Lymphoma

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Lymphoma is a cancer that arises from the cells of the lymphatic system. In the brain, this type of cancer is called Primary CNS Lymphoma (PCNSL).

 

Location

Lymphoma occurs most often in the cerebral hemisphere, but may also involve the cerebrospinal fluid, the eyes, or the spinal cord. In addition, some people may have evidence of lymphoma elsewhere in the body. It is not unusual for this tumor to be found in multiple areas of the cerebral hemisphere, as it can spread throughout the central nervous system.

  

Description

Lymphoma is a cancer that starts in the cells of the lymphatic system.

 

Symptoms

The most common symptoms of CNS lymphoma include personality and behavioral changes, confusion, symptoms associated with increased pressure within the brain (eg, headache, nausea, vomiting, drowsiness), weakness on one side of the body, and seizures. Problems with eyesight may also occur.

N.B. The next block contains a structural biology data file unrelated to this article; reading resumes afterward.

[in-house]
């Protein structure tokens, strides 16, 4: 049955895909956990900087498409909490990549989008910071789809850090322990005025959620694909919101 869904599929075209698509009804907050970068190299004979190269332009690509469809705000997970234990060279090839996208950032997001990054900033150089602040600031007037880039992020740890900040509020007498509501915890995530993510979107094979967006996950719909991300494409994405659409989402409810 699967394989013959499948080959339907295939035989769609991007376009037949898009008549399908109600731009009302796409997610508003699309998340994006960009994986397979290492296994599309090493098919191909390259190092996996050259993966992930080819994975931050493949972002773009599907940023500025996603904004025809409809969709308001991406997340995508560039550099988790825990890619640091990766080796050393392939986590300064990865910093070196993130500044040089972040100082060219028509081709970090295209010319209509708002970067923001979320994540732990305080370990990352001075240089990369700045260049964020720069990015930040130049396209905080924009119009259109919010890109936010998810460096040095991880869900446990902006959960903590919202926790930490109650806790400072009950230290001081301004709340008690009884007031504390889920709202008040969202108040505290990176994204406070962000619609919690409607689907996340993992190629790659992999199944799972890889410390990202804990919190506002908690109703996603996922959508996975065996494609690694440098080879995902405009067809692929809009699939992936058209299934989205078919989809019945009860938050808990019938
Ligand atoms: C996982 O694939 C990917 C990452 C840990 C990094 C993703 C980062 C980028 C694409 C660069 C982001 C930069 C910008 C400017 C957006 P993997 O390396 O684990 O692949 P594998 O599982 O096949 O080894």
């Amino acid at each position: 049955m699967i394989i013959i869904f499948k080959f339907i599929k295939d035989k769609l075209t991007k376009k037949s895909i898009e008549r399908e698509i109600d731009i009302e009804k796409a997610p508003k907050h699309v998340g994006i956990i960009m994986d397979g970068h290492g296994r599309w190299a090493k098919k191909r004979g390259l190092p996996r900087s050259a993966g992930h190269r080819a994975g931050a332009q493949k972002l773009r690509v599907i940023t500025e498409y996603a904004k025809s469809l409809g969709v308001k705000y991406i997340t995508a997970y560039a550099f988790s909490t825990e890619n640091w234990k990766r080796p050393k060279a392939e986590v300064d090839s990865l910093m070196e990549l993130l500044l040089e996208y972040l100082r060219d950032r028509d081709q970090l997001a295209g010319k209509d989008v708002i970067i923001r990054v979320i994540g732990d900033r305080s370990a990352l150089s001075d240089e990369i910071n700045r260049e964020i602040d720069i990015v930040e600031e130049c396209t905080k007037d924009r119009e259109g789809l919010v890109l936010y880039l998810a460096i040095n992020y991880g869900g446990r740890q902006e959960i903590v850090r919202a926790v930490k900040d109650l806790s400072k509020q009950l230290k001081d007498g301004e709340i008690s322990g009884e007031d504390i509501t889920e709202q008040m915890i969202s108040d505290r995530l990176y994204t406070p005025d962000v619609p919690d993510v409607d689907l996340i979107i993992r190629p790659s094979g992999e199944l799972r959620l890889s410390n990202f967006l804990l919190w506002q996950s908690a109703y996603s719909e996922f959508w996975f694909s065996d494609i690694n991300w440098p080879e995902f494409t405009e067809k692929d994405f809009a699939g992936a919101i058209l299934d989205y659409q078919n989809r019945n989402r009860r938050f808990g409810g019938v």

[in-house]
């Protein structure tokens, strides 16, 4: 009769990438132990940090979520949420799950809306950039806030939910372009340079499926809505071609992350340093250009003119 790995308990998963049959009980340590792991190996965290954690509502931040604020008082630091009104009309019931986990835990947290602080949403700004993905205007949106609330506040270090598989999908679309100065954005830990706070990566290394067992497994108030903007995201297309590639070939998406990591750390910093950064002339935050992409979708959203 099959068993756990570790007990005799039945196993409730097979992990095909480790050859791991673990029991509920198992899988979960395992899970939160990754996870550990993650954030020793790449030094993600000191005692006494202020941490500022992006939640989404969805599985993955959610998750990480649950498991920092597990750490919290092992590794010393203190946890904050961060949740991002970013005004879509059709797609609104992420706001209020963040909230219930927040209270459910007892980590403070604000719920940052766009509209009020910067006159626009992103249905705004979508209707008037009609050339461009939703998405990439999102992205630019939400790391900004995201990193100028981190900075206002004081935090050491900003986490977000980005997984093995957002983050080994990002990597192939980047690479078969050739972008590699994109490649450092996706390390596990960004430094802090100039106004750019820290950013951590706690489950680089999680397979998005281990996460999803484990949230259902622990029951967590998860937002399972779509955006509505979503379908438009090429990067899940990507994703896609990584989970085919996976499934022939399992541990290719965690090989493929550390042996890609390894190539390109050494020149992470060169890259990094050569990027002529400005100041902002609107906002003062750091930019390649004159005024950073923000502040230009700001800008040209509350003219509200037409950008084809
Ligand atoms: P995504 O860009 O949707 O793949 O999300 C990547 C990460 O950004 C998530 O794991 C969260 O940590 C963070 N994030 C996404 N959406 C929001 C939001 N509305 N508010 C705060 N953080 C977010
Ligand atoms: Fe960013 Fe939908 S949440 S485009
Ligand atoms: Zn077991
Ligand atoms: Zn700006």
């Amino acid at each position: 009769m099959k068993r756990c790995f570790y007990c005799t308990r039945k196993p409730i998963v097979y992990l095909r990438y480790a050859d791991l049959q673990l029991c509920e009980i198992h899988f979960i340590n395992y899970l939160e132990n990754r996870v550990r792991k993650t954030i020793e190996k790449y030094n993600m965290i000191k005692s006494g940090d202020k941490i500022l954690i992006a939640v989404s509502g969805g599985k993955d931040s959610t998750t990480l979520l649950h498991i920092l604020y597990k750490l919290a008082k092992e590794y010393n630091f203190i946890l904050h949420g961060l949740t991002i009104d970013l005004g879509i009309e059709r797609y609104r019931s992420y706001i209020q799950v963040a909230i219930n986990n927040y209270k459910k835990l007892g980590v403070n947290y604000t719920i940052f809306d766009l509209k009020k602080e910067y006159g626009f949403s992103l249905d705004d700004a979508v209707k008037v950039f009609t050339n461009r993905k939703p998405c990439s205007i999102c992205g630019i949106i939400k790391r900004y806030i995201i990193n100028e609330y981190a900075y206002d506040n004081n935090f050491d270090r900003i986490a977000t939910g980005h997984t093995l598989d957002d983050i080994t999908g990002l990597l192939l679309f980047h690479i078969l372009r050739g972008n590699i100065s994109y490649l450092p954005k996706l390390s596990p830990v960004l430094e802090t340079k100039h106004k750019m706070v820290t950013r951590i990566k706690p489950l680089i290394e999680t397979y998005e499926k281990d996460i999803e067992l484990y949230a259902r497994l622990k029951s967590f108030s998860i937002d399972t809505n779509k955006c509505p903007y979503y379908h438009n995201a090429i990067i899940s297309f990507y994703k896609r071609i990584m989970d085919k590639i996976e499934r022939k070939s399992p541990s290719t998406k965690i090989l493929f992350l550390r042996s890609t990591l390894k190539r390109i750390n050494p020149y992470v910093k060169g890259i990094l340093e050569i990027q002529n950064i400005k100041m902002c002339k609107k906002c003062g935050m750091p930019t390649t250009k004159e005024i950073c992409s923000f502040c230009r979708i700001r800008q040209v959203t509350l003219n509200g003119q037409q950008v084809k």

Incidence

This disease affects people with healthy immune systems, as well as those whose immune systems are not functioning properly, for example organ transplant recipients, patients with autoimmune disease or people who are HIV positive.

 

The incidence of CNS lymphoma has been increasing over the past 20 years; it now represents between 2% and 3% of all primary brain tumors.

 

Cause

CNS lymphoma usually originates from B lymphocytes and is classified as non-Hodgkin’s (meaning it is different from Hodgkin’s disease).

 

Treatment

Once a diagnosis is confirmed, steroids are used to control brain swelling; this may result in the immediate disappearance of the tumor on a later scan. Chemotherapy and radiation, or chemotherapy alone may then be used the primary treatment. Surgery is not usually an option because lymphomas tend to occur deep within the brain and the risk of surgical complications is too high.

 

Learn more about different treatment options for brain tumors on our Treatment page.

 

New approaches to treatment are currently in development. These new therapies are offered in organized research studies called clinical trials. Click here to access TrialConnect®, the ABTA's clinical trial match service.